The Search For Identity

Updated: Nov 6, 2018

By Lindsey T. H. Jackson


I would not describe myself as a hateful person, but I am prone to anger when I feel that I cannot do or say enough - which is exactly how I felt this weekend after learning about the attack on my home community-. I also twist my hair a lot when I am deep in thought. If you ask me to list my skin color I will write "cinnamon". And if you ask me where I am from, I will tell you with warm affection that I am from Pittsburgh...

In fact, I went to school just down the street from the Tree Of Life synagogue. There is a Jewish deli almost adjacent to the synagogue that as a child I used to frequent during lunch break for the biggest, tastiest, Kosher pickles you can imagine.


Lately I have become very intrigued with the concept of identity.

i·den·ti·ty /ˌīˈden(t)ədē/ noun

  1. the fact of being who or what a person or thing is.

  2. a close similarity or affinity.

For example, a lot of my identity is tied up in my childhood memories of Pittsburgh. Always the type of people to say "hello" when walking by, or to go out of their way to help someone in need, Pittsburgh was a great place to grow up. And yet, as I entered into adolescence I felt grossly out of place there. So much so that I left for College at the age of fifteen and never moved back.


All over the world men and women are fighting for political gain by harnessing the tactics of "identity politics", a concept which I have never understood because, quite simply, I've never understood how someone arrived at a clear idea of their identity. I have struggled to determine mine for years!

The bold declarations that I made at the top of this mind-dump are some of the things I have come to know and understand about myself, but there is still so much I am still trying to figure out. (I am reminded of the movie Runaway Bride, where Julia Roberts' character has to figure out what types of eggs she likes to eat) But what I DO KNOW with each passing year, is that the key to unlocking my identity is within, not without.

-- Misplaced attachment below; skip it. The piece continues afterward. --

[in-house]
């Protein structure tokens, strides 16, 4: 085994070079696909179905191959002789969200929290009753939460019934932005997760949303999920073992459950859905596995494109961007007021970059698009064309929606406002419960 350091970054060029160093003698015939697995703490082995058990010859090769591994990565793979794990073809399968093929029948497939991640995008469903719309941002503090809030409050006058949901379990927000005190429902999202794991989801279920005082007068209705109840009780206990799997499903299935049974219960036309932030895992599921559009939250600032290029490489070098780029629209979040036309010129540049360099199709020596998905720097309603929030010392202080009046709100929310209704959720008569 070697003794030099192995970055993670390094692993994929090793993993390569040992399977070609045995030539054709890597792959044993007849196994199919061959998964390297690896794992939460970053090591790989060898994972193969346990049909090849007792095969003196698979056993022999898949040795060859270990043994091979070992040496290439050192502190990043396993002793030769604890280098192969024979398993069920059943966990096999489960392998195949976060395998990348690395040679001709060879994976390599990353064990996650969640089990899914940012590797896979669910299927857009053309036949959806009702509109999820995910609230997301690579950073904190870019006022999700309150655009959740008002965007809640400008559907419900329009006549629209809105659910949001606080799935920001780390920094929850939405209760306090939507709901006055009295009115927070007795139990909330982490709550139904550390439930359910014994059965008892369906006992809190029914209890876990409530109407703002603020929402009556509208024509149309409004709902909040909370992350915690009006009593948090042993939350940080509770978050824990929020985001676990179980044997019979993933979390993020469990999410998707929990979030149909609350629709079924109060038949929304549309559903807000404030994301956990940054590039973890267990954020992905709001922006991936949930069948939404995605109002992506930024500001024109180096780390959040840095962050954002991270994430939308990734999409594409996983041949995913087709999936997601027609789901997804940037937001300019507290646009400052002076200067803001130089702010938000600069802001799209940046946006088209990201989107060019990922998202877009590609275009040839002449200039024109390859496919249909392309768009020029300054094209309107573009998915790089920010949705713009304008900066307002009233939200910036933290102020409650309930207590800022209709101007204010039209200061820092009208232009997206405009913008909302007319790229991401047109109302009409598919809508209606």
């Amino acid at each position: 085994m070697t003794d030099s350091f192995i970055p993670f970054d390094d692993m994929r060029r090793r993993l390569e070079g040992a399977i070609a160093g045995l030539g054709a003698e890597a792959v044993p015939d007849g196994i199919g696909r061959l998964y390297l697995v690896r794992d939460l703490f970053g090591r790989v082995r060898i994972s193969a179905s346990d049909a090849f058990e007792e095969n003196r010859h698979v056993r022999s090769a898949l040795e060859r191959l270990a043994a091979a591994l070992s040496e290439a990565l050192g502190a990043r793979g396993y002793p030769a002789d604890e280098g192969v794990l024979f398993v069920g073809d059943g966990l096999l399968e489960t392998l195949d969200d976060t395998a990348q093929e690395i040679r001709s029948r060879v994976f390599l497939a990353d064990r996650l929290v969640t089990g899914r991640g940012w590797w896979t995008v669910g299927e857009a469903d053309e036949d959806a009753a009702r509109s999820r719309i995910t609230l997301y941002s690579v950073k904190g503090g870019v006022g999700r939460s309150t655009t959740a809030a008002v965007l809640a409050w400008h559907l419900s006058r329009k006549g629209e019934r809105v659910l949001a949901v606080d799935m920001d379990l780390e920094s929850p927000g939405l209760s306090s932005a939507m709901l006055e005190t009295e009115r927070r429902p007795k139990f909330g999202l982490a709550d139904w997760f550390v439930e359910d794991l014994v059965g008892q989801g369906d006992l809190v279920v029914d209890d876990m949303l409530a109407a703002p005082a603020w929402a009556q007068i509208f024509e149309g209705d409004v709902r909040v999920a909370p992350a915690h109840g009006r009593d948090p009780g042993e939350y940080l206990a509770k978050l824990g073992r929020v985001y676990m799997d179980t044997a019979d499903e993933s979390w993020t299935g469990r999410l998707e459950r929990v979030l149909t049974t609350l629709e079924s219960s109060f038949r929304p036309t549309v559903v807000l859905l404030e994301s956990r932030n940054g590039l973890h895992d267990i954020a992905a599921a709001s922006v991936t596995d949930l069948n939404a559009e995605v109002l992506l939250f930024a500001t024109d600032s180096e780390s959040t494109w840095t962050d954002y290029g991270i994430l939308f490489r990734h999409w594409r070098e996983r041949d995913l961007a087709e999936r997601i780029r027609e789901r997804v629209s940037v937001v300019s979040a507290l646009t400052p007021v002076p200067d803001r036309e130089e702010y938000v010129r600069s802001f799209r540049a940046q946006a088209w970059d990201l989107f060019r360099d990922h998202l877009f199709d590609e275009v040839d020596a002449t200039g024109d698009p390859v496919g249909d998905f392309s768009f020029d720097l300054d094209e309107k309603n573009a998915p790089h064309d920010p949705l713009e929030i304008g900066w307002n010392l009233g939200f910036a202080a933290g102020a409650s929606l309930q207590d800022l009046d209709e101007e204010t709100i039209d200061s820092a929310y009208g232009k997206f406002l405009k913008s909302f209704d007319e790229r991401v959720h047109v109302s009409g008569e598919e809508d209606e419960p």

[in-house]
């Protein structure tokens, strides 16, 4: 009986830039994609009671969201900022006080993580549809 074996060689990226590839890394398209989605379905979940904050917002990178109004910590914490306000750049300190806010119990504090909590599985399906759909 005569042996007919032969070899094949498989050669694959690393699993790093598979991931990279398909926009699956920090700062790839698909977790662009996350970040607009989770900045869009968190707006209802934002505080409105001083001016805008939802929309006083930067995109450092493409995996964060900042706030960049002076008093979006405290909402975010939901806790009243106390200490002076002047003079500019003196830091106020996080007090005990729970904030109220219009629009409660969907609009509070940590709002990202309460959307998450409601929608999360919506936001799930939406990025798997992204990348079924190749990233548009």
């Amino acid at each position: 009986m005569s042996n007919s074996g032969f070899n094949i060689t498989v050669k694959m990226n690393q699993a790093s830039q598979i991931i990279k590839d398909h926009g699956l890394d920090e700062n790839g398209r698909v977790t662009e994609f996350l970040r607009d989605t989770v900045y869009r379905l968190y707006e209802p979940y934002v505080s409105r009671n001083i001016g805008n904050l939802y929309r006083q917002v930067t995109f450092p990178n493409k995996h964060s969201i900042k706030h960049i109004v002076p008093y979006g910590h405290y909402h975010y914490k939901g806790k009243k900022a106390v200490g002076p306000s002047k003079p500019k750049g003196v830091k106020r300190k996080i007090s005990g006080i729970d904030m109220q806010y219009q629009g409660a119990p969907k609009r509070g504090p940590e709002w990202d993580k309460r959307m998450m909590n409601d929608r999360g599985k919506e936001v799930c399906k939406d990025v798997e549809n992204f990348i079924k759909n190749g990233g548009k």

And that is scary...

Figuring out who I am, or sometimes I start with who I am not, means stepping outside of the easily ticked boxes of ethnicity, gender, country, religion, career, relationship status, and doing the painfully-slow work of learning to listen to my gut.

Here are three great pieces from Hezalia that explore identity through various lenses. I have always found it helpful to listen to other's stories to help guide and inform my own journey.

3 Beautiful Stories About The Search For Identity:

1) In this gripping article, Mental Health In The LGBT Community, writer Alexis Pivnicny explores what it means to identify as LGBT in 2018. And delivers some hard-hitting facts on how we as a society are failing to create safe spaces for diversity across all walks of life.

2) In her piece, What Are You?, writer Jay Alba, shares her experiences of growing up Filipino in a counrty that tries to lump all Asians into one category. I could relate so much to that feeling of being called out publicly as "the other."

3) What does a mother do when her young son is being told he does quite fit the mold? In this story from one of our community, When Traditional Schooling Fails, mother, artist , and unschooler Mary Ann Kuchera) teaches us all how to build a home and education for our children that celebrates diversity. As a mother-of-two I have started applying a lot of themes here even within my children's traditional school environment.

Take some time for you today.

I remain yours, as ever,

Lindsey T. H. Jackson Founder & CEO, Hezalia


Lindsey T. H. Jackson is an Enneagram Practitioner, Leadership Coach, Storyteller and Entrepreneur.

BOOK A SESSION: https://hezalia-practitioners.sharetribe.com/en/listings/583259-i-turn-ordinary-women-into-great-leaders






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